Liar, I thought, but said nothing.
Bea studied the scene. I had my winter coat on, my backpack zipped up, my desk unusually tidy—she saw I had other plans, plans that did not include her.
“Mr. Welch, you understand we have a deadline.”
“Yes, Bea. Ten minutes, as promised.”
“I worried you’d forgotten.”
“Nonsense. I’ve been looking forward to it.”
For weeks Bea Myerly had been leaving notes, making surprise visits in an attempt to pin me down. I’d postponed the interview twice. But she wasn’t to be dissuaded, finally engaging the services of Mitchell Struck, the prissy assistant to the headmistress, who had explained in blunt terms that I was to make myself available for a face-to-face and that I should feel honored to have been chosen as the first faculty member to be profiled in the exciting new column entitled “Teacher Feature.” Bea explained the reason for Jeremy’s presence that afternoon. As photographer for both the yearbook and the Montague Missive, Jeremy had come along to take a photo. But because he’d recently broken his Pentax, he held in his bony fingers a yellow disposable camera.
Bea said, “Jeremy will be fast.”
Confused, I looked in no particular direction as the camera suddenly flashed. Bea practically shoved Jeremy out the door while I vainly suggested a second picture be taken.
“Oh, no.” Bea snorted. “Your time is precious.”
In quick succession, Bea produced a tape recorder, a handheld microphone, a pad of paper with several pages of questions written out, a bottle of water, and a plastic cup (“For when your mouth dries up from all the talking”). Then she pressed record and fired the first question. I did my best to answer, saying yes, I was from Ohio, yes, I did my undergraduate studies at UC Berkeley, and yes, my dissertation was progressing nicely. I refused to answer her question about favorite historical figures, claiming there were too many to list and it would be a pity if we found ourselves out of time. “After all, Bea, the clock is ticking.” The way she nervously consulted her notes reminded me that I hadn’t always disliked Bea Myerly. There was a time in those early days when I appreciated her hard work, her thoughtful questions and studious nature. Mostly, though, I pride myself on my fondness for the misfit student. Somehow, however, over time, Bea had imperceptibly crossed the line to become my least favorite student ever.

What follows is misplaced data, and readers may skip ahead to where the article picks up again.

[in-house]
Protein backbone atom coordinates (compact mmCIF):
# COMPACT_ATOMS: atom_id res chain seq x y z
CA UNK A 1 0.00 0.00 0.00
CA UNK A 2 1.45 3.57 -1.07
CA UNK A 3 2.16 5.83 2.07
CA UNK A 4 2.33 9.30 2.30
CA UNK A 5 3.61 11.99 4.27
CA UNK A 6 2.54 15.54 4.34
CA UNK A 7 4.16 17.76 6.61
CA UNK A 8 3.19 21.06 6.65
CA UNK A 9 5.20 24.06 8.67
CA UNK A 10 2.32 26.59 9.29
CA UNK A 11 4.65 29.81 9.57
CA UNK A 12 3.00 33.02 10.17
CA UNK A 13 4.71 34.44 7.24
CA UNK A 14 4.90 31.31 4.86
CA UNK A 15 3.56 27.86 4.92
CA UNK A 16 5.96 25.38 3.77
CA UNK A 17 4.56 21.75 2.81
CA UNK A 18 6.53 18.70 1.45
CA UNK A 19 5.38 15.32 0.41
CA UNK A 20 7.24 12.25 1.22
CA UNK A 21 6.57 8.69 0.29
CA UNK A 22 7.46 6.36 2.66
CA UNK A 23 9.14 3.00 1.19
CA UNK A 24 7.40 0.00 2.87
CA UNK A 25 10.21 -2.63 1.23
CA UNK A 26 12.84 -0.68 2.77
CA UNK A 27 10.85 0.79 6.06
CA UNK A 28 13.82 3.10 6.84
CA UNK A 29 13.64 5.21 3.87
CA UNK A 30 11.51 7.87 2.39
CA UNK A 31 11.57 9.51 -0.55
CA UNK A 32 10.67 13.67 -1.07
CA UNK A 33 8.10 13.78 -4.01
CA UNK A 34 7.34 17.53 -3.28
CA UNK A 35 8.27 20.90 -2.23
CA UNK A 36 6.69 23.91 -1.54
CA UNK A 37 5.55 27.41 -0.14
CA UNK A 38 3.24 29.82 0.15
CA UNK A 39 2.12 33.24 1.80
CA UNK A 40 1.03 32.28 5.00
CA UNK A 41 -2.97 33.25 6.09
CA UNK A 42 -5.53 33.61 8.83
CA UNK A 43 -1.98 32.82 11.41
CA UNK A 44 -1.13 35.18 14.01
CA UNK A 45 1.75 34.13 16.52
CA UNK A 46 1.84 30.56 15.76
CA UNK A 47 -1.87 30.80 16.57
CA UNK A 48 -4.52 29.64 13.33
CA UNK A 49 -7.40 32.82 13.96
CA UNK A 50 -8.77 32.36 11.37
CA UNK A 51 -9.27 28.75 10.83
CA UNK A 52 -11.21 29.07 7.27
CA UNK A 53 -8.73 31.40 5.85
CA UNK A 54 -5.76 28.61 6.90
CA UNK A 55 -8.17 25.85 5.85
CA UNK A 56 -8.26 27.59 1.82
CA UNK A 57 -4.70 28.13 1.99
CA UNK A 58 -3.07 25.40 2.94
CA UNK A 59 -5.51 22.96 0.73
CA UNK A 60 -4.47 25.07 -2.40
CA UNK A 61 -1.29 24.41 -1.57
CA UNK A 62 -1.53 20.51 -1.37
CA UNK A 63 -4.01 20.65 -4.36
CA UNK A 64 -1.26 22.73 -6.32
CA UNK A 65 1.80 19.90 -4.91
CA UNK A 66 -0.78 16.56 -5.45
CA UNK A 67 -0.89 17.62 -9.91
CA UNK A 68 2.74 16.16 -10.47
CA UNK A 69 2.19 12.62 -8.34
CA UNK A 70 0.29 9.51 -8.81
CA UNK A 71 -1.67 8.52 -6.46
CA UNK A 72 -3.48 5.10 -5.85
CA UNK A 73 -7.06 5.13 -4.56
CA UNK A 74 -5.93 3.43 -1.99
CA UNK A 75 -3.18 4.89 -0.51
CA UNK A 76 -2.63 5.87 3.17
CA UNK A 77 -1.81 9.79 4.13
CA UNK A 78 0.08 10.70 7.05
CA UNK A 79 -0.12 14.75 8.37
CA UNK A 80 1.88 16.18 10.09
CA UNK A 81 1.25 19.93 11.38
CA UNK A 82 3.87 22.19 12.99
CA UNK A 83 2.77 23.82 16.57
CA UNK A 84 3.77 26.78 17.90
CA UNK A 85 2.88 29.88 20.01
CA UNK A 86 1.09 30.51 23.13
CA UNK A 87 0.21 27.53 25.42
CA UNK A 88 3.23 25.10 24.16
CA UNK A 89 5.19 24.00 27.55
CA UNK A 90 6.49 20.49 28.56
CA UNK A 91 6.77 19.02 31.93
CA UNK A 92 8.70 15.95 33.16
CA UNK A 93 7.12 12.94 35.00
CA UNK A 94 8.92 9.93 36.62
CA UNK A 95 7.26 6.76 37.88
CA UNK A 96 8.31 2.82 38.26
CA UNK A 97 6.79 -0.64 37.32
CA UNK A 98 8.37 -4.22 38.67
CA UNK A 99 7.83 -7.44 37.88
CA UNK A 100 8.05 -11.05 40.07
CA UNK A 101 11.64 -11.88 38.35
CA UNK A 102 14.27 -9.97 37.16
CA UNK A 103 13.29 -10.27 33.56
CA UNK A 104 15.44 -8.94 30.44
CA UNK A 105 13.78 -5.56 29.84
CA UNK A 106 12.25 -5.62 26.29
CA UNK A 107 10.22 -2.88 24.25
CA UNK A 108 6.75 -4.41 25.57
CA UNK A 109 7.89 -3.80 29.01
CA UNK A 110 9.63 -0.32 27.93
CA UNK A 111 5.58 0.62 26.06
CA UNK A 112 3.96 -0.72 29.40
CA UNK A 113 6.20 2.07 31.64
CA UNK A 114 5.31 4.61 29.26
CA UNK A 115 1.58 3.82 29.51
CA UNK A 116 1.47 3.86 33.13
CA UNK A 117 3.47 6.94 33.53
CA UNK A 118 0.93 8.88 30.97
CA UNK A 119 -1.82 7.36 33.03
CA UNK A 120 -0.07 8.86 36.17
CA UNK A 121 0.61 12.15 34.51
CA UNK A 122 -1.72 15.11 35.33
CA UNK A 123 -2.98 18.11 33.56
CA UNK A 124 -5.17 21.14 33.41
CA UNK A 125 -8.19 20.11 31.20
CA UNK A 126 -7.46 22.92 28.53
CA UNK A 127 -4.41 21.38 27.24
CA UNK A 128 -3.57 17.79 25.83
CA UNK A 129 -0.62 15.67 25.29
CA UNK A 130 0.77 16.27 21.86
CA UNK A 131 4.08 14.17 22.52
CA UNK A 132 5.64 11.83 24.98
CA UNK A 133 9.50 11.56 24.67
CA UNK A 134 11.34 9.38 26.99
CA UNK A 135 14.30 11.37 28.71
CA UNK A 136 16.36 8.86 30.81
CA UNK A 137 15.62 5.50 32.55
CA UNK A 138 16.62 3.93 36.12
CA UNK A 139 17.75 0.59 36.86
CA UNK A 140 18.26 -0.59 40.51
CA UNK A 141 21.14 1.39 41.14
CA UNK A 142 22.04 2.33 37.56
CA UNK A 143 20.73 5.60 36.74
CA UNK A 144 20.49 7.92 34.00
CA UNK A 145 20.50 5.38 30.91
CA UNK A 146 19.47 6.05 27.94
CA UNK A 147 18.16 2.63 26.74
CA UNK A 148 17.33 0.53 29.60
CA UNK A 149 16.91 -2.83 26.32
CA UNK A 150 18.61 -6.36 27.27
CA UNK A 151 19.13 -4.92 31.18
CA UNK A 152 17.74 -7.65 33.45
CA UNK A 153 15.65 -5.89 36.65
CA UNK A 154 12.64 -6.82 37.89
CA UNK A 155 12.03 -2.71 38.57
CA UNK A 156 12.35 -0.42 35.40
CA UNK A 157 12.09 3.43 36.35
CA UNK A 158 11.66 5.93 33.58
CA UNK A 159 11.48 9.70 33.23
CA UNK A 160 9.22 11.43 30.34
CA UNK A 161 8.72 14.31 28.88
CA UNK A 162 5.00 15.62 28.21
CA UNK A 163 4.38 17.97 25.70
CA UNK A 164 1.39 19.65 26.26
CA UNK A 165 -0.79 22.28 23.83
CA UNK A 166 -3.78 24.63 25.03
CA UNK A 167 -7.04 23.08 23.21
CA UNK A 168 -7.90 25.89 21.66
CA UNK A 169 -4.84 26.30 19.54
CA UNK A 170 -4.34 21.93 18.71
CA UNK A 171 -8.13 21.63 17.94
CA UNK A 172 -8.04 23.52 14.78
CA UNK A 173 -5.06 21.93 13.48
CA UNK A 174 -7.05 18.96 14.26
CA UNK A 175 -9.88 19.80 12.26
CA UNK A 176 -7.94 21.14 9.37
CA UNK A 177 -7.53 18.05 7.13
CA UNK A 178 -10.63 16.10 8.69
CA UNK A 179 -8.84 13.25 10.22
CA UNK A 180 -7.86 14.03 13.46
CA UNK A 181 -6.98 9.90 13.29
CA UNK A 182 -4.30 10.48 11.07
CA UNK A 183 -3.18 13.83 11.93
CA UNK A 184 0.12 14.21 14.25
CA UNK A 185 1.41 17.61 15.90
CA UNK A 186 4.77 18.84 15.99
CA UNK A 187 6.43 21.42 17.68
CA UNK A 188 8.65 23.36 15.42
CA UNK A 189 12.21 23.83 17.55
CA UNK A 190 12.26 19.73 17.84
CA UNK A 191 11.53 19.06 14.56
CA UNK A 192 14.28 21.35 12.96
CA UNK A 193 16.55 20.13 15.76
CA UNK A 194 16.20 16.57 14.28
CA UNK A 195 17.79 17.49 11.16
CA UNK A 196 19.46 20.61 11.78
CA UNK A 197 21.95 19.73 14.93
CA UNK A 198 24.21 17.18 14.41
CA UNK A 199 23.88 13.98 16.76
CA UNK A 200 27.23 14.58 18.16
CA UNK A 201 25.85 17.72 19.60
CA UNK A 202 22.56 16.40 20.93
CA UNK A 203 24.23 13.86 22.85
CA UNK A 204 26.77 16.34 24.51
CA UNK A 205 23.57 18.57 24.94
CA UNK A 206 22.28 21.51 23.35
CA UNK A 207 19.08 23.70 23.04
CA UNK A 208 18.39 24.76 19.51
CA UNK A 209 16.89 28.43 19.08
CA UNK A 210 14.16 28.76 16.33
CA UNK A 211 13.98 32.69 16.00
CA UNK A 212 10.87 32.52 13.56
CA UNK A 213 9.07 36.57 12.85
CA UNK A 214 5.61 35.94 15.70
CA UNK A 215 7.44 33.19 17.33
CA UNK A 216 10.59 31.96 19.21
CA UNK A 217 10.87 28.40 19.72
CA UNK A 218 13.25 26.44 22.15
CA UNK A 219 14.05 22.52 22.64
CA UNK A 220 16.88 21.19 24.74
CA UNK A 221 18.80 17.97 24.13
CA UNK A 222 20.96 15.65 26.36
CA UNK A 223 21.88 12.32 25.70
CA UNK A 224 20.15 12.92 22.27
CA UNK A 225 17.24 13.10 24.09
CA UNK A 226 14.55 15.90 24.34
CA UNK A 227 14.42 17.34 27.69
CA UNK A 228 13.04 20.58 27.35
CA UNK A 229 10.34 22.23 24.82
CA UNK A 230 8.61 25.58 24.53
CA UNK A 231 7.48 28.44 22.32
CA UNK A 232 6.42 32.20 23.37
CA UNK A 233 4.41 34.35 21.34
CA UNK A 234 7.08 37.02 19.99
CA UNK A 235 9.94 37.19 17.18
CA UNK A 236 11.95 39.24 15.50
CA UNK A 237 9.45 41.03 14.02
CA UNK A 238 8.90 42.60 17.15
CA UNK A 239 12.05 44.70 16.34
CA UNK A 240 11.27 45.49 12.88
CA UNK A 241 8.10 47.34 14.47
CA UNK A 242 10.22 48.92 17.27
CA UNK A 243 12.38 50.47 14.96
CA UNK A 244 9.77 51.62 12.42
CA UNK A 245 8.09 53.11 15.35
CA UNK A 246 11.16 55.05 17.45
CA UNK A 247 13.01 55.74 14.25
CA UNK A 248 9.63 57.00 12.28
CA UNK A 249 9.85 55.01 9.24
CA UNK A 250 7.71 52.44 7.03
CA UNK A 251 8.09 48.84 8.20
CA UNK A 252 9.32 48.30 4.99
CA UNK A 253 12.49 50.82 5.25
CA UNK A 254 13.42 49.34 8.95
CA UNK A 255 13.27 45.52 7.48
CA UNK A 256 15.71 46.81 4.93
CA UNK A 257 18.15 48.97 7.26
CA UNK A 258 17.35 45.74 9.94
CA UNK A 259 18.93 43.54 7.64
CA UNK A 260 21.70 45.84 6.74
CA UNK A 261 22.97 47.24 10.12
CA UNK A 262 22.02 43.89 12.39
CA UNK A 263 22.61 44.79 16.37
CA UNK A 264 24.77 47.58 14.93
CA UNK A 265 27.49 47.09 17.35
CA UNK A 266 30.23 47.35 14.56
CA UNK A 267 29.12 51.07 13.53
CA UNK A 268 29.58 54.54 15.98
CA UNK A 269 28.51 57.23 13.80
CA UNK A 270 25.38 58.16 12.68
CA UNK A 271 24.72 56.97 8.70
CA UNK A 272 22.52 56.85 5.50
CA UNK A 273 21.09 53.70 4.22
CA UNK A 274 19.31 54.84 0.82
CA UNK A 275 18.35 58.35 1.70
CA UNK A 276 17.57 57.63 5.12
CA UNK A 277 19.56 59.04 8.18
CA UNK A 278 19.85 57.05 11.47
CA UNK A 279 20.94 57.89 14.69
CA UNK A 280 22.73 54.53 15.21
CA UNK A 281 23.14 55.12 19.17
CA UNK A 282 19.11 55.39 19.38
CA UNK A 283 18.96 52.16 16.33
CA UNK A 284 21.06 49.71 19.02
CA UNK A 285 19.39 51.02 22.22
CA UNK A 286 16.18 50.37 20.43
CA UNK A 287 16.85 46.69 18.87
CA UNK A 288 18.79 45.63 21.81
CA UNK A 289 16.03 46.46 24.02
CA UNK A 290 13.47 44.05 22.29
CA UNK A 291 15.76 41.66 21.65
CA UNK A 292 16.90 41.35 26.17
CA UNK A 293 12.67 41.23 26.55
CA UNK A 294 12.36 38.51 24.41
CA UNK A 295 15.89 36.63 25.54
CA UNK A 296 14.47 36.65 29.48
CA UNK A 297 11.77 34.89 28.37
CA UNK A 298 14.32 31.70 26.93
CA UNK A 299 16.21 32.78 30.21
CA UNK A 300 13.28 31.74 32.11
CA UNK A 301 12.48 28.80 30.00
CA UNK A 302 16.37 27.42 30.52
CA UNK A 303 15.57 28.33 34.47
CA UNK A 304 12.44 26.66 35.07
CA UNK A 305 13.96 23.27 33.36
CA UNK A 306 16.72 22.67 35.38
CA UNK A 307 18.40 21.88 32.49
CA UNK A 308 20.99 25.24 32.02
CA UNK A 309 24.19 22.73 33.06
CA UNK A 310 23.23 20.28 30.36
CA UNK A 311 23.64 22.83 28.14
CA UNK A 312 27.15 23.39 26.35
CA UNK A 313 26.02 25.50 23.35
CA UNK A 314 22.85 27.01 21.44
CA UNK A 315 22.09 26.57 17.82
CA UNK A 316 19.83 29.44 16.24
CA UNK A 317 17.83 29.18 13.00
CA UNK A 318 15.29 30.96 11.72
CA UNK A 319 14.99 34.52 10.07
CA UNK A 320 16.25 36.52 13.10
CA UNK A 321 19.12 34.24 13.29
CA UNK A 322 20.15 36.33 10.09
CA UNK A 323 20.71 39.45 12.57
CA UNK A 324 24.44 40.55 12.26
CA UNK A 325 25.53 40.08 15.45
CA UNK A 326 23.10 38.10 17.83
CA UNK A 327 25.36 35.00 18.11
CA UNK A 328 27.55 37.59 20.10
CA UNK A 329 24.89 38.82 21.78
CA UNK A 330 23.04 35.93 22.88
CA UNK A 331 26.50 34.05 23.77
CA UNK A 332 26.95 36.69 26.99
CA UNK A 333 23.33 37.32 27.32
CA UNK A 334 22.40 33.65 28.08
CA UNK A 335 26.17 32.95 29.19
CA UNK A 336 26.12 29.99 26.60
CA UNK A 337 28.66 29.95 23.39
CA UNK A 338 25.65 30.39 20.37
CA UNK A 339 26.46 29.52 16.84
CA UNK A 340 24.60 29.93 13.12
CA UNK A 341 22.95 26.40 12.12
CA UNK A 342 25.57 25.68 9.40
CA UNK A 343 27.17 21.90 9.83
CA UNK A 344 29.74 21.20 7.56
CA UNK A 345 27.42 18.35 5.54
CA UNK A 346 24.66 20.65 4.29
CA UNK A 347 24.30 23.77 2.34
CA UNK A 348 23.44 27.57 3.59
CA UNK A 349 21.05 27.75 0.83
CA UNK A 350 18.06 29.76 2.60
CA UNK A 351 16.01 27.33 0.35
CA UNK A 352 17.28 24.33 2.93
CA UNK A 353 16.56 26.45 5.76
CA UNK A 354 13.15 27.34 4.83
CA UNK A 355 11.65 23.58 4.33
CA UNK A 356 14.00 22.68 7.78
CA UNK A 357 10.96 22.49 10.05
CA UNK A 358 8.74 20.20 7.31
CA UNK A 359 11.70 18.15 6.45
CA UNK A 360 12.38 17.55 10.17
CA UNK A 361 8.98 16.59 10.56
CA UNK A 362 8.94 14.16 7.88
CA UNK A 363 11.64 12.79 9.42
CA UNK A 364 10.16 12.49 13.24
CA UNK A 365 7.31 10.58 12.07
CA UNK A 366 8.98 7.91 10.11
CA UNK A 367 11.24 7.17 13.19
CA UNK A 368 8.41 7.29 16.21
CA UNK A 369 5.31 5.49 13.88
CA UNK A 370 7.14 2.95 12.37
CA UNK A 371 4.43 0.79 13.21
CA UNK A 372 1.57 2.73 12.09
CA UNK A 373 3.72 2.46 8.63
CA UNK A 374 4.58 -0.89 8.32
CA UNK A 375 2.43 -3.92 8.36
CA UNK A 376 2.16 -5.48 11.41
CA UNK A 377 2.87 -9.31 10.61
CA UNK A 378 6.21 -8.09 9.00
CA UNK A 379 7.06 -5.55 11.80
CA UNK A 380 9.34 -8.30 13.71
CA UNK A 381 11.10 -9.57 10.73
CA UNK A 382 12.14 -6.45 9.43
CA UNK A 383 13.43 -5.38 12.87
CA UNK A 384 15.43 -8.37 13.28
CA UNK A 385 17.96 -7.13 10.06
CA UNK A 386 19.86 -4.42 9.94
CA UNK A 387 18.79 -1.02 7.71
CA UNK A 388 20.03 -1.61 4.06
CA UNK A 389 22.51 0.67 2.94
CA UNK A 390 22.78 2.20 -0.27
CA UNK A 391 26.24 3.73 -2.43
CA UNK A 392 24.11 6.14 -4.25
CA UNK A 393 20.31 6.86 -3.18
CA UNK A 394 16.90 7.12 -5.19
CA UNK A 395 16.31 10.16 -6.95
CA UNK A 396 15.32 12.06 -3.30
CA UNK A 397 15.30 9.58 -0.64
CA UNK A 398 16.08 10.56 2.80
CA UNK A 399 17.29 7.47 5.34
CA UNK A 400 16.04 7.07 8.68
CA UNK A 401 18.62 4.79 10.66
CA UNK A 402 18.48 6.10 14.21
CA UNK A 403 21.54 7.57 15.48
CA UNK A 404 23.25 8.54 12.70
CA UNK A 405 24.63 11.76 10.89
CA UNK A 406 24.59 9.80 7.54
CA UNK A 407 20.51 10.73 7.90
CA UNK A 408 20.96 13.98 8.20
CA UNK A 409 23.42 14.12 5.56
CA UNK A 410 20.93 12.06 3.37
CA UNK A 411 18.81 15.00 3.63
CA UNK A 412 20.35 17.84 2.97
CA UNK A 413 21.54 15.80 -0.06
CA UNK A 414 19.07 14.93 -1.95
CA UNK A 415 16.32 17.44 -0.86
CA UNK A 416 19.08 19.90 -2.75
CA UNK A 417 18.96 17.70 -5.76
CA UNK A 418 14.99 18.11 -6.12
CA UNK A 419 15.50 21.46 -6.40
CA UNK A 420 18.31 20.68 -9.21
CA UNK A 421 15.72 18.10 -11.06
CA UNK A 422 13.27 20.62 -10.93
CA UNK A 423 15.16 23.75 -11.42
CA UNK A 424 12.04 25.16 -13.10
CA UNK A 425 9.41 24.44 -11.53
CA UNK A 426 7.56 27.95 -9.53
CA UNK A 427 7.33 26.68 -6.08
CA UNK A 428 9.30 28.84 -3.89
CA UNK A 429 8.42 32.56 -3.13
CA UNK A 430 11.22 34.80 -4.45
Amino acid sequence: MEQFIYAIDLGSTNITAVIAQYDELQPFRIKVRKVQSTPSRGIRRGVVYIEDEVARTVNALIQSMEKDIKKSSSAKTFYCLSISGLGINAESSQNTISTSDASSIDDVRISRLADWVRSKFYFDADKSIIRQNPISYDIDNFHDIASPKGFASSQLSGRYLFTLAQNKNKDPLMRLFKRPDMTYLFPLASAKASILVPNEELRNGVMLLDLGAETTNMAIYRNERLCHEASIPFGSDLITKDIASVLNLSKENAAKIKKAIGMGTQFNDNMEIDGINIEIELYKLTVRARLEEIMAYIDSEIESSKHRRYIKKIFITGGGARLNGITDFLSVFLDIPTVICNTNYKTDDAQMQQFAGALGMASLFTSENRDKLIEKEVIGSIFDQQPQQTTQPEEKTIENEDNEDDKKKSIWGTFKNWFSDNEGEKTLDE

“Why did you choose history to be your life’s work?”
“Well, Bea, I became a historian to escape the tyranny of being the small non-basketball-playing son of arguably the third-most-successful coach in the history of women’s Division III college basketball.”
“Do you care to elaborate?”
Apparently, I did. “History brought me comfort. No matter how bad things got when I was growing up, I knew somewhere in history there was a story or an account of someone enduring a worse experience.”
“So for you, history was a way to feel good about yourself?”
“Well, we’re talking about when I was eight or nine. Some kids set off fireworks or shot frogs with their BB guns. I read Herodotus. I read Gibbon. The Bible, even, although as an historical document, it’s rather suspect. History helped me deal with it all.”
Bea was too busy searching her notes for a next question, so I continued uninterrupted. “You see, Bea, the great gift we give others is the permission to change us. Please, enter my world, leave me bettered, leave me smarter, leave me more alive, but above all, change me. History is about how we change. History is about why we change. History is about what happens when we don’t, when we resist. History is . . .”